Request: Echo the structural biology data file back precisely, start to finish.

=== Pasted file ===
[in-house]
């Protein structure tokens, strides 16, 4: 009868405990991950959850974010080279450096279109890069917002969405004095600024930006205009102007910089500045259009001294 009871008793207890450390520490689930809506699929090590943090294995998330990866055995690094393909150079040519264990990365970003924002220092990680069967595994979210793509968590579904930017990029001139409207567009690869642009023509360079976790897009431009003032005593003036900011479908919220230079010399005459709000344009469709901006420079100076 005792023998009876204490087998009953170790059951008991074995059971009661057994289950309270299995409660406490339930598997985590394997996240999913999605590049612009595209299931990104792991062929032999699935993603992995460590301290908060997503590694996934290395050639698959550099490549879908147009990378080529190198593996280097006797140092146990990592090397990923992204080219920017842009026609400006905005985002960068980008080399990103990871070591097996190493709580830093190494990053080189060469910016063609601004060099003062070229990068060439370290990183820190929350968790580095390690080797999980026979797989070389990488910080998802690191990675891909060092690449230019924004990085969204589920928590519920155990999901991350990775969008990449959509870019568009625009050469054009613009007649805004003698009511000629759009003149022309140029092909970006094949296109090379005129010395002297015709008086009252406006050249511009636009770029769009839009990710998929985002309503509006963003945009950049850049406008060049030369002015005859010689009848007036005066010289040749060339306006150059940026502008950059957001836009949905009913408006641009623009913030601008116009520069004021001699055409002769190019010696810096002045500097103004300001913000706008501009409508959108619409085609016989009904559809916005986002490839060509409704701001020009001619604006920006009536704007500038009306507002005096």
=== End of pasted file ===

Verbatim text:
[in-house]
């Protein structure tokens, strides 16, 4: 009868405990991950959850974010080279450096279109890069917002969405004095600024930006205009102007910089500045259009001294 009871008793207890450390520490689930809506699929090590943090294995998330990866055995690094393909150079040519264990990365970003924002220092990680069967595994979210793509968590579904930017990029001139409207567009690869642009023509360079976790897009431009003032005593003036900011479908919220230079010399005459709000344009469709901006420079100076 005792023998009876204490087998009953170790059951008991074995059971009661057994289950309270299995409660406490339930598997985590394997996240999913999605590049612009595209299931990104792991062929032999699935993603992995460590301290908060997503590694996934290395050639698959550099490549879908147009990378080529190198593996280097006797140092146990990592090397990923992204080219920017842009026609400006905005985002960068980008080399990103990871070591097996190493709580830093190494990053080189060469910016063609601004060099003062070229990068060439370290990183820190929350968790580095390690080797999980026979797989070389990488910080998802690191990675891909060092690449230019924004990085969204589920928590519920155990999901991350990775969008990449959509870019568009625009050469054009613009007649805004003698009511000629759009003149022309140029092909970006094949296109090379005129010395002297015709008086009252406006050249511009636009770029769009839009990710998929985002309503509006963003945009950049850049406008060049030369002015005859010689009848007036005066010289040749060339306006150059940026502008950059957001836009949905009913408006641009623009913030601008116009520069004021001699055409002769190019010696810096002045500097103004300001913000706008501009409508959108619409085609016989009904559809916005986002490839060509409704701001020009001619604006920006009536704007500038009306507002005096």